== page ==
Galaxian is an arcade game developed by Namco in 1979 and released in the United States by Midway. Galaxian was intended to capitalize on the popularity of Taito’s Space Invaders and was also a fixed, space shooter game. It differed from Space Invaders in that it was a RGB color game and the aliens would break away from formation and ‘dive bomb’ your ship. The RGB color screen with multi-color sprites and scrolling star background was considered ‘ground breaking’ for 1979. The Galaxian arcade units were powered by a Z80 CPU and the game was ported to nearly every home console of the era, including the Atari 2600 and 5200, and the Colecovision.
Namco followed up Galaxian with 1981’s Galaga. Galaga was similar to Galaxian, but added some new features such as additional alien flying patterns and ‘challenging stages’, which occur periodically during the game. They also added the ‘tractor beam’ where your ship can be captured. This adds a cool twist to the game as, if you have additional lives, you can kill the alien to get your ship back and it will attach to your current ship to give you double the fire power. With more complicated alien movements, Galaga arcade units used three Z80 CPU’s and two sound generators. Galaga was a smash hit for Namco and ported to a number of home consoles including the NES and the Atari 7800.
In 1983, Atari released Galaxian for the 2600. The 2600 version was a pretty good port, given the hardware limitations of the VCS. The one thing that bugs me about the 2600 port, is the crazy yellow borders; I am not sure what Atari was thinking with these. Fortunately, more than one gamer has ‘hacked’ Galaxian to improve the appearance of the game. Jess Ragan’s Galaxian Arcade improves both movement and graphics to be much closer to the arcade version. Nukey and KevinMos3 have teamed up to produce an even more arcade perfect version of Galaxian for the 2600. You can check out both of these versions at AtariAge.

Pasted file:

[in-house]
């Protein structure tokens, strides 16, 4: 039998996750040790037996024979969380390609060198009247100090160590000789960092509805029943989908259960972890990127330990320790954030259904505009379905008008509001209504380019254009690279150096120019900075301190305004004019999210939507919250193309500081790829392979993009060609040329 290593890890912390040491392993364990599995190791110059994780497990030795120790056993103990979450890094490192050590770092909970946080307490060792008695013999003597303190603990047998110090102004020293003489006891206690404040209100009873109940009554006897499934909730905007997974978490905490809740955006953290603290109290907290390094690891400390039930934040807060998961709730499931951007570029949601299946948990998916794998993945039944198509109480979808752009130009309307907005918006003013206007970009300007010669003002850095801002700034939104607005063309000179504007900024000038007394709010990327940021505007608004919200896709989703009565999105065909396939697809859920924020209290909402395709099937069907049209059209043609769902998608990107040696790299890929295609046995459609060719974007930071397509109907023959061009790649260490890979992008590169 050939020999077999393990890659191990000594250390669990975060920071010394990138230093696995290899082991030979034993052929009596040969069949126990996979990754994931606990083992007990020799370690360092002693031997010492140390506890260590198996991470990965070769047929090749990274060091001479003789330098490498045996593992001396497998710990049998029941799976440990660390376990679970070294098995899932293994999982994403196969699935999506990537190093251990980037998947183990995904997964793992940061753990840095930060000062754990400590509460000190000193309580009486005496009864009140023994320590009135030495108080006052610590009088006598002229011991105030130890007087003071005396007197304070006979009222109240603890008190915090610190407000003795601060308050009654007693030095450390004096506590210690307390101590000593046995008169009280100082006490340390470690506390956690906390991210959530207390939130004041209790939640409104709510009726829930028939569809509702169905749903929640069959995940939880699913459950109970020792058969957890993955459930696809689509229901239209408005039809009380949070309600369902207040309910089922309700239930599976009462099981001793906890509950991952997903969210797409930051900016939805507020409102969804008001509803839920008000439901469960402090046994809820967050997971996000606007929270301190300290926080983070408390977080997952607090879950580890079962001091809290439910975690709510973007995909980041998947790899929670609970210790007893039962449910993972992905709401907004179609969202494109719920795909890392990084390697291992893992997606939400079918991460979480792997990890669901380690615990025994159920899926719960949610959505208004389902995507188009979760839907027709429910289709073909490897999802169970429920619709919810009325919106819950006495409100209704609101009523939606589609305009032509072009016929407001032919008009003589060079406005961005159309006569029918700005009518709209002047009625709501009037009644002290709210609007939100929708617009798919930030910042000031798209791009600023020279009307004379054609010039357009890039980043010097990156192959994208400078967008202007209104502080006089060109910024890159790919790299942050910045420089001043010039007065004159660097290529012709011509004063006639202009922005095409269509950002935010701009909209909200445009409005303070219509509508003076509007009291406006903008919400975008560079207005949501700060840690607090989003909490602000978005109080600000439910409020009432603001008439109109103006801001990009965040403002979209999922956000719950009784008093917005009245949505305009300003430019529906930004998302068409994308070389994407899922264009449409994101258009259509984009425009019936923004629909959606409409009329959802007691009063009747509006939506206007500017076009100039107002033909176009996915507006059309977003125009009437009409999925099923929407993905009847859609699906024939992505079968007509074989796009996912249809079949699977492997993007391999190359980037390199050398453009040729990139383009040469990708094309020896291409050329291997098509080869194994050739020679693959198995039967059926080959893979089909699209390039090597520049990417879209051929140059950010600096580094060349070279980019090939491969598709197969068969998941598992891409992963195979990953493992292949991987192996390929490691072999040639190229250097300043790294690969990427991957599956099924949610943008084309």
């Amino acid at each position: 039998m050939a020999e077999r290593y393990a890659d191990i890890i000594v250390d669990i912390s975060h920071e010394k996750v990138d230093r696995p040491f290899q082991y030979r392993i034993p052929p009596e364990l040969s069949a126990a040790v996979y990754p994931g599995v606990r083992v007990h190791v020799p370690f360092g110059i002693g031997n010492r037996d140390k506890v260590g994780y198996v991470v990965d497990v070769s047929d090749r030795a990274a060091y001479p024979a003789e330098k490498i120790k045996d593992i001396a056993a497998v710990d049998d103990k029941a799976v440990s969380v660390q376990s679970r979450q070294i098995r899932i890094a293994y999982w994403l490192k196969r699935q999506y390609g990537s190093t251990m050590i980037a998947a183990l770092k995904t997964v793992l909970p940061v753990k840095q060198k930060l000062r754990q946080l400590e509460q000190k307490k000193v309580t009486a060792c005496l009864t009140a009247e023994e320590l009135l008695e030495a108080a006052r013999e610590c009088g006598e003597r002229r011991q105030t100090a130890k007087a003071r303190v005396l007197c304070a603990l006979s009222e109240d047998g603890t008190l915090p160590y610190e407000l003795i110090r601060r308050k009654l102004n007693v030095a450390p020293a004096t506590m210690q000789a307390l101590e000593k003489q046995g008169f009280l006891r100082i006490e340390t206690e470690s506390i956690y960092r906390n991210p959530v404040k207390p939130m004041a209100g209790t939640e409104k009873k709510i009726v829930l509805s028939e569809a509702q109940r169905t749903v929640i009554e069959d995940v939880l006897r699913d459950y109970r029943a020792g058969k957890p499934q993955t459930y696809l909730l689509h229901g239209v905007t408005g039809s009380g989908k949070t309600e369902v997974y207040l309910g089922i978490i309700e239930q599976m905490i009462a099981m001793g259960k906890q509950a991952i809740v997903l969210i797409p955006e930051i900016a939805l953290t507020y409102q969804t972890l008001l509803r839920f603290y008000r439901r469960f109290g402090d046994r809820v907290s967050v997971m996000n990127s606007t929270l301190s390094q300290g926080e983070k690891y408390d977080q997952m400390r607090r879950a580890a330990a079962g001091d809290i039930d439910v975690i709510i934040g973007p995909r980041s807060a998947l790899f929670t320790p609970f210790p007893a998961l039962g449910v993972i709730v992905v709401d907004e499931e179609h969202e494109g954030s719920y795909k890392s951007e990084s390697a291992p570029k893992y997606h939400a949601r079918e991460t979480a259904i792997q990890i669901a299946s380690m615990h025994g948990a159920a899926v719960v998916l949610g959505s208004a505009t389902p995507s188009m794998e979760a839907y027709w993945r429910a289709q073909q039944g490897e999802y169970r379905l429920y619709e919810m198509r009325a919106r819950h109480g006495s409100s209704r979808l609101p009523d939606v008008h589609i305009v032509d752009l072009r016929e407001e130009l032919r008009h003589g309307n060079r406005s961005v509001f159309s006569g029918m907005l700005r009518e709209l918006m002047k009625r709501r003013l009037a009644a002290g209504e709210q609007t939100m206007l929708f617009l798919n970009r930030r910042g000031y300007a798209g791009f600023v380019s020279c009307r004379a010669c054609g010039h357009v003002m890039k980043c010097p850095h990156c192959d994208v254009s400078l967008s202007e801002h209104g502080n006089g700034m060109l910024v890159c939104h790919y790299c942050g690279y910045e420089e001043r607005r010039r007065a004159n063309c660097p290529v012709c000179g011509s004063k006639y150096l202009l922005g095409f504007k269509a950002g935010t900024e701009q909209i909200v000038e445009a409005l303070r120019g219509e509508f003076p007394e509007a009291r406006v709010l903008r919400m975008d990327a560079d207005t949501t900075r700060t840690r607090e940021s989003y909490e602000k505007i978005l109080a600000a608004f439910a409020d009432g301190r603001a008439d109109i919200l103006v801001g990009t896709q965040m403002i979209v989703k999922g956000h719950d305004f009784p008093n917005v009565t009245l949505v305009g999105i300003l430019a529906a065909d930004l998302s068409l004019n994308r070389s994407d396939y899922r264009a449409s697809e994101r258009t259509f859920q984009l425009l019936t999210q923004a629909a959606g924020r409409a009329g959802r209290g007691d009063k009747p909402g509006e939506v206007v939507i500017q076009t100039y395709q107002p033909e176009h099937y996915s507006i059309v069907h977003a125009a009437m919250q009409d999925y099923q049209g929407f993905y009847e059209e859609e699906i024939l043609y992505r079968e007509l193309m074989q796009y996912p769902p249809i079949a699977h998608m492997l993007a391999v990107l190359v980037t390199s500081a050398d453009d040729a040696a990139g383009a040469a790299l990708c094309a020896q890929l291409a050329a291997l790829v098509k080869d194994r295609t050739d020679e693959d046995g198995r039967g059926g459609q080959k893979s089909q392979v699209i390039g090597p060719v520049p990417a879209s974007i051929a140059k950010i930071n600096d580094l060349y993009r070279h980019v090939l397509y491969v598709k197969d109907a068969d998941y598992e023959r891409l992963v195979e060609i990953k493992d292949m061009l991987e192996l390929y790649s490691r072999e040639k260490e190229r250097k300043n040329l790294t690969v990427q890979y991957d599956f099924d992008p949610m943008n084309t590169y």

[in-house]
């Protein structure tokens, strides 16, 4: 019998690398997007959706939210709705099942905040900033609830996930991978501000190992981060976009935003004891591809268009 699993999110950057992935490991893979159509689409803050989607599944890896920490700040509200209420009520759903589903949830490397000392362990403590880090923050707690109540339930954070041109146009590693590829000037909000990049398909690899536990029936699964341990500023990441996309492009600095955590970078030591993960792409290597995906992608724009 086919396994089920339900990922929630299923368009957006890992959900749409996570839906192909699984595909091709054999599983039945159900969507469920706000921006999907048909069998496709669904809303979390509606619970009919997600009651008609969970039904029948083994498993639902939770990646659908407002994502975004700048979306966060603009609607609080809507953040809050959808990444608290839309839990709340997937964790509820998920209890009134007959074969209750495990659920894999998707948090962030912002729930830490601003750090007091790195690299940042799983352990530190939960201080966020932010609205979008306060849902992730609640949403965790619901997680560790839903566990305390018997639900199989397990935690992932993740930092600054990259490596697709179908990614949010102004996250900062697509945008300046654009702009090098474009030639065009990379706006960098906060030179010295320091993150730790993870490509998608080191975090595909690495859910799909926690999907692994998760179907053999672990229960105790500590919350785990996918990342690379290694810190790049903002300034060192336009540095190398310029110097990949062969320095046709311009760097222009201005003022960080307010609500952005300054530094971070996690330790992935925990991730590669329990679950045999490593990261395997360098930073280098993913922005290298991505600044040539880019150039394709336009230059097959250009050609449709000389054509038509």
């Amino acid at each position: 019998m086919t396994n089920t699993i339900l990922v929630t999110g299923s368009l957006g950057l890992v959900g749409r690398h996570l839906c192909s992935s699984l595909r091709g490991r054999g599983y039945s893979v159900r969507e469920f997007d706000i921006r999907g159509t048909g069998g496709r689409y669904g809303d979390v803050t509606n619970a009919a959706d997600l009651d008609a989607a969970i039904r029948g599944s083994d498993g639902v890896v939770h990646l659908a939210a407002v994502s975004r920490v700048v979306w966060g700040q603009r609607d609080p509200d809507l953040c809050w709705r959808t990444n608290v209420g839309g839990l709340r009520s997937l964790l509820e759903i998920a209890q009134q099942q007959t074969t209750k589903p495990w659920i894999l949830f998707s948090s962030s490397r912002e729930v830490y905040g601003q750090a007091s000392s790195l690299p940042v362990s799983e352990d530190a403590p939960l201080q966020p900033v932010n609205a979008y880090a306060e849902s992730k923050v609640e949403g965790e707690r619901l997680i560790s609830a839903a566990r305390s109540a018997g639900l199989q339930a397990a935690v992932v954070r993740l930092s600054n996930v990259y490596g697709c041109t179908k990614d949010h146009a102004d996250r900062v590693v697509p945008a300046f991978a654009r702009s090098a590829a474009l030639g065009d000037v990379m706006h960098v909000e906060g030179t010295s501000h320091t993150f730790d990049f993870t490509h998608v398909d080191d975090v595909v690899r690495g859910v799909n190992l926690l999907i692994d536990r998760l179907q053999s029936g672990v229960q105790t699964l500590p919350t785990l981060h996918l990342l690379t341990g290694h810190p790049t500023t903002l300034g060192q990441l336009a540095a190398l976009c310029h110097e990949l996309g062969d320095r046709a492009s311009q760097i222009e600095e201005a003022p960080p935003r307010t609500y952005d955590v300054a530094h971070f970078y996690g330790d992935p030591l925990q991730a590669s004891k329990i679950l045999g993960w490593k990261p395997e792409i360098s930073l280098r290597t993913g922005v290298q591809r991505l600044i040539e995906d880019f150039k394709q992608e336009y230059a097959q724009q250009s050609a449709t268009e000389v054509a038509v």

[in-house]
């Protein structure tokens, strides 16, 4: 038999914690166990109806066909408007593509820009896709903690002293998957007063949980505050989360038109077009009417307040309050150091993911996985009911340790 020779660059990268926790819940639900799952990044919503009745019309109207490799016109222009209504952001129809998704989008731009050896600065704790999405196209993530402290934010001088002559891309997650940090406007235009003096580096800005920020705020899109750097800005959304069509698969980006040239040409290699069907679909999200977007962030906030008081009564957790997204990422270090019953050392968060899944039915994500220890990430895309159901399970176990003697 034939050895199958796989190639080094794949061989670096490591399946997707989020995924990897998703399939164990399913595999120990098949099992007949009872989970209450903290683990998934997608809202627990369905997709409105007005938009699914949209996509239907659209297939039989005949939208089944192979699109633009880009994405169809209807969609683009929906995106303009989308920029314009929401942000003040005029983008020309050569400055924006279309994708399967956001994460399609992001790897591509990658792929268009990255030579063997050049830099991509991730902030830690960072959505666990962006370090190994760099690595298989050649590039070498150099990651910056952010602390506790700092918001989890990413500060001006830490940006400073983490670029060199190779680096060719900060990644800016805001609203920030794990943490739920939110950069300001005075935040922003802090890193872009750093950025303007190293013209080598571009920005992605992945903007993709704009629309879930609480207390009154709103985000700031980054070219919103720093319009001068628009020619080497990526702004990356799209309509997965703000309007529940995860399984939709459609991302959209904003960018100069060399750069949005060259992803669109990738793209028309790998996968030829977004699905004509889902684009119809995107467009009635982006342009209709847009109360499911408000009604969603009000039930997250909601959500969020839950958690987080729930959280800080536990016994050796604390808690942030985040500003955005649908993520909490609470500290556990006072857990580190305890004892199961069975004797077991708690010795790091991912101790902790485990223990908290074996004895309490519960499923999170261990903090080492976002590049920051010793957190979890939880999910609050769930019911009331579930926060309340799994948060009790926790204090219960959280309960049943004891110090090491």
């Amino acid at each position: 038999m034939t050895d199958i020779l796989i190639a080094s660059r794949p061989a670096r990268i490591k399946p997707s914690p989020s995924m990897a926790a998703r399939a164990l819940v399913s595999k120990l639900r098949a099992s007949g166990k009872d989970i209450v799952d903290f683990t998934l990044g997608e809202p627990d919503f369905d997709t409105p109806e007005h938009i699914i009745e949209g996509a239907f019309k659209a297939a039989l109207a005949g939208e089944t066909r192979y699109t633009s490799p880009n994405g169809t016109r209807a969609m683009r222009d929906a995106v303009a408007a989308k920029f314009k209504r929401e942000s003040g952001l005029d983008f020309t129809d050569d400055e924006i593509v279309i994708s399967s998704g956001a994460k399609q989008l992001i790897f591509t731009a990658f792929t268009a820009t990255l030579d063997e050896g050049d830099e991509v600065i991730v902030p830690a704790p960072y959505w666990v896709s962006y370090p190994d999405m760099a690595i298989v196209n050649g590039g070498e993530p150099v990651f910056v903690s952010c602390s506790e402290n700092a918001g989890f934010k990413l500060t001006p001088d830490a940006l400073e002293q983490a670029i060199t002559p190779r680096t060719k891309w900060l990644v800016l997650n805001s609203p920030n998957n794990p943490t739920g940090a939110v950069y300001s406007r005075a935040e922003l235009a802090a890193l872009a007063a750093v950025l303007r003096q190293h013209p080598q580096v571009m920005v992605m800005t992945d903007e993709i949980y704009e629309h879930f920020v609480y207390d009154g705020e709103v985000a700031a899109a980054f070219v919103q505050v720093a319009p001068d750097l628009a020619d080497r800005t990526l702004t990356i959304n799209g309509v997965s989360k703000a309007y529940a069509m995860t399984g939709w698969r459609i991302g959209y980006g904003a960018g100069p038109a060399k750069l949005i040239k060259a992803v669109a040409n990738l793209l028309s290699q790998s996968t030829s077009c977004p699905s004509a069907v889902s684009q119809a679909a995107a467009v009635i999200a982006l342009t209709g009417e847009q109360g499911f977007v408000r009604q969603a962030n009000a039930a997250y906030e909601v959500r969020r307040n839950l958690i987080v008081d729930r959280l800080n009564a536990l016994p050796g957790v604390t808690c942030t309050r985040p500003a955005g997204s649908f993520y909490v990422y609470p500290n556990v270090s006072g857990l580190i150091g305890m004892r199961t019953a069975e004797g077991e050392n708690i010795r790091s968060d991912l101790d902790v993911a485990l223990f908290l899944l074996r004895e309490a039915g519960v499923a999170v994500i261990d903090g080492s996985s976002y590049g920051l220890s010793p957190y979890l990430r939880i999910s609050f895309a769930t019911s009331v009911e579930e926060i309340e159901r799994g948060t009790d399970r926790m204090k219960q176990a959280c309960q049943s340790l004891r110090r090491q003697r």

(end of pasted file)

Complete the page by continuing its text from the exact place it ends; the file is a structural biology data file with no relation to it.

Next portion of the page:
5200 owners were not left out as Atari developed a pretty good port of Galaxian as one of the release games for the 5200. The 5200 version doesn’t have any of the cool start screens of the arcade, but the graphics and game play are well done. Given that the 5200 has a Pokey chip for 4 channel sound, the sounds could have been programmed to be closer to the arcade, but it is still a fun game to play. If you have a good joystick, you will not have any control issues with Galaxian, but this version also supports the 5200 Trak-ball. I have played Galaxian with both the standard 5200 joystick and a Trak-ball and it is fun to play either way.
Galxian was not ported to the 7800, but Galaga was one of the first dozen release titles for the 7800. Like many of the early release games for the 7800, it was programmed by General Computer Corporation. Galaga for the 7800 was positively received by many, but panned by others as not being arcade perfect. Comparing the 7800 version to the arcade version reveals differences, but none that detract from the game play. In fact, Galaga is one of my favorite games for the 7800 and is a pretty awesome port when you take into account that compromises had to be made as the arcade units had three CPU’s versus one for the 7800. Galaga utilizes a single fire button, so you can play it with your CX40 or Flashback joysticks.
If you have a 2600, then you should pick a copy of Galaxian or Galaxian Arcade. If you have a 7800, you should pick up both Galaxian and Galaga. Also, no 5200 owner should be without a copy of Galaxian in their collection. Since millions of copies of Galaxian and Galaga were produced, they are easy to find and are still readily available for purchase at relatively low prices!